Our family has two houses. Not in an ostentatious way to be sure just a little (!) condo in the city and a home better suited to our needs in the wilderness. We split our time pretty evenly between the two these days coming into the city for lessons and appointments and hiding in the woods the rest of the time. While this is lovely for my spirit and lends the gift of space and time to most of our days the trade off is two long night time drives a week as we go first back then forth and two slightly discombobulated mornings as this Momma tries to remember if this is the house with the toilet paper or if little one’s library books made it into the bags. On these mornings I am grateful for my bread making practice and especially for the five minutes I took the last time we were wherever we are to set up dough in the fridge for just this moment.
I first played with the Artisan Bread in Five Minutes technique a couple of years ago but we were two and a half mouths smaller then and not as conscious of where all that grocery money was going. These days with five plus hungry bread lovers in the house, bread making has become a necessity. Over the last couple of months I have learned that in the city two doughs are sufficient, one more whole wheat than not and one that rotates a little depending on our plans for the week. In the woods we have settled on one mostly whole wheat and one we like to call sweet bread. This is a rough recipe, ever changing that calls for a good amount of sweetener (brown sugar, maple syrup, molasses, whatever is on hand) and either some old fashioned oats or someone’s old cooked steel cut oats. It is this bread I turn to on messy mornings. Sweet bread with anything you’d like on it has become a staple transition day breakfast in the woods and it is perfect with a cup of tea hot from the wood stove. The best part, since neither oats nor sugar will much affect your bread making this is a no measuring required recipe but if it must be written out here it is, exactly how I make it.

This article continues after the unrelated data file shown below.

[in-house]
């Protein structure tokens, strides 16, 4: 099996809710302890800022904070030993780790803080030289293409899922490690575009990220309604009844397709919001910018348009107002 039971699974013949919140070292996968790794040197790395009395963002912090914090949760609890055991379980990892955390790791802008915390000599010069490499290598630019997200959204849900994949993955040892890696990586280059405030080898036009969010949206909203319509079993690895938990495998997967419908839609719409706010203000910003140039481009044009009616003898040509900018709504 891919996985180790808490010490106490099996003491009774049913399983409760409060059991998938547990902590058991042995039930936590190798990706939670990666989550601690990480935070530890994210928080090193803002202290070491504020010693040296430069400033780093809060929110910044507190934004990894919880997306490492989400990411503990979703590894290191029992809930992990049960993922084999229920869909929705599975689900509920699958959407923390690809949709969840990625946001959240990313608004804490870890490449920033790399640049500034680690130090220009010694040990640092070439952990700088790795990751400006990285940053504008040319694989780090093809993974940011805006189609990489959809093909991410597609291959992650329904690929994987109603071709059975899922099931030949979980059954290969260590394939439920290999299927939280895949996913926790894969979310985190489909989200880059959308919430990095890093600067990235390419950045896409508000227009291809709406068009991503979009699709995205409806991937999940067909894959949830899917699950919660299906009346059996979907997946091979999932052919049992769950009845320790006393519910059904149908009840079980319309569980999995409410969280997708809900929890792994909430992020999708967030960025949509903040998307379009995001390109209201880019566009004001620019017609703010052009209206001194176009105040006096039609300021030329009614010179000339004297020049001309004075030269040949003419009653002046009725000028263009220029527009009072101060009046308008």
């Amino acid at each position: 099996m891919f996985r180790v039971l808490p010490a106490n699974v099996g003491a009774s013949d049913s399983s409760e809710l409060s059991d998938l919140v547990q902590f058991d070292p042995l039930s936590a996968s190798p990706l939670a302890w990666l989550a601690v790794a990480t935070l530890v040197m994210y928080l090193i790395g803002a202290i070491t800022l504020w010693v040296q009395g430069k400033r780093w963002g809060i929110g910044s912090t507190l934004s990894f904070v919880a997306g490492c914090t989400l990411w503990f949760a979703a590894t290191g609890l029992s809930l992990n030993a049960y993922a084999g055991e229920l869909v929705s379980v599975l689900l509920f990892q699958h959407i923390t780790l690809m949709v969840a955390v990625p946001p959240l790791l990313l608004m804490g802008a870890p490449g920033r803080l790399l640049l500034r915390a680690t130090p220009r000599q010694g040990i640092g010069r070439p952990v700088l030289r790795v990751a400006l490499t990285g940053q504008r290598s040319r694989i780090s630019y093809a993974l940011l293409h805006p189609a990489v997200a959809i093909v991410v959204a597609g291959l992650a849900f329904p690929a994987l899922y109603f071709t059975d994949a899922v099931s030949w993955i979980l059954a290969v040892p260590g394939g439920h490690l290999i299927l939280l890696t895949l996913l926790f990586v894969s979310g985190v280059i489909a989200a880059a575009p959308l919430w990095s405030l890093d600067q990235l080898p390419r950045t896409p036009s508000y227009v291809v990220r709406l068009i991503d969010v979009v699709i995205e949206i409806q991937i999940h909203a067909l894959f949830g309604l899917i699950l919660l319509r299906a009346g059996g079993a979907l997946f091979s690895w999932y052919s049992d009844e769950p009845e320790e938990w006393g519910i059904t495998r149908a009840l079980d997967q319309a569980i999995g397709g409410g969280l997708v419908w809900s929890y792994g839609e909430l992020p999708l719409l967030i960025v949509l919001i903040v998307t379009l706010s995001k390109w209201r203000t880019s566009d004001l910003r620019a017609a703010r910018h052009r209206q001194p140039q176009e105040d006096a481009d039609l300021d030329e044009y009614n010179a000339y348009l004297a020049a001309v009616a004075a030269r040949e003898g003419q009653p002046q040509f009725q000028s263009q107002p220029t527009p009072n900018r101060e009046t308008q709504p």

Sweet BreadEnough flour to make 2-3 loaves for your family – we go with about 8 cups of whole wheat/white wheat mixture yeast, 2 tablespoons or more salt, 1 good tablespoon sweetener, as much or as little as you want but it is called sweet bread – I’d add about a 1/4 to a 1/2 cup to this depending on the sweetener I’m using oats, up to 2 cups should be good of any kind although steel cut oats must be cooked to avoid lots of crunchy bits a little fat (coconut oil melted, soft butter…), 4 tablespoons or so water to bring it all together – milk would also work but think about how long you’re looking to keep the dough and when you bought the milk Like the book says, mix the ingredients together to form a wet dough and leave it out for a couple of hours (up to overnight if you live in a draughty house in the woods during a Canadian winter like me) then put it in the fridge until you’re ready to bake. Forty minutes before baking take your dough out and pull off enough for a loaf, shape it and set it to rest on a baking sheet. After twenty minutes preheat your oven to 440 degrees Fahrenheit and slip into it a dutch oven or cast iron pot, no lid required*. After twenty more minutes slash your loaf deeply and remove the dutch oven from the hot oven, invert it over your dough and put the whole thing in to the oven to bake. After ~30 minutes remove the dutch oven cover and continue to bake for 8 to ten minutes then remove the bread to cool. Slice and eat with jams and jellies and marmalades, nut butters and milky tea. *This novel dutch oven technique was introduced to me by Erik of Root Simple who like me had a little difficulty transferring dough into a hot dutch oven when making Jim Lahey’s infamous no-knead bread.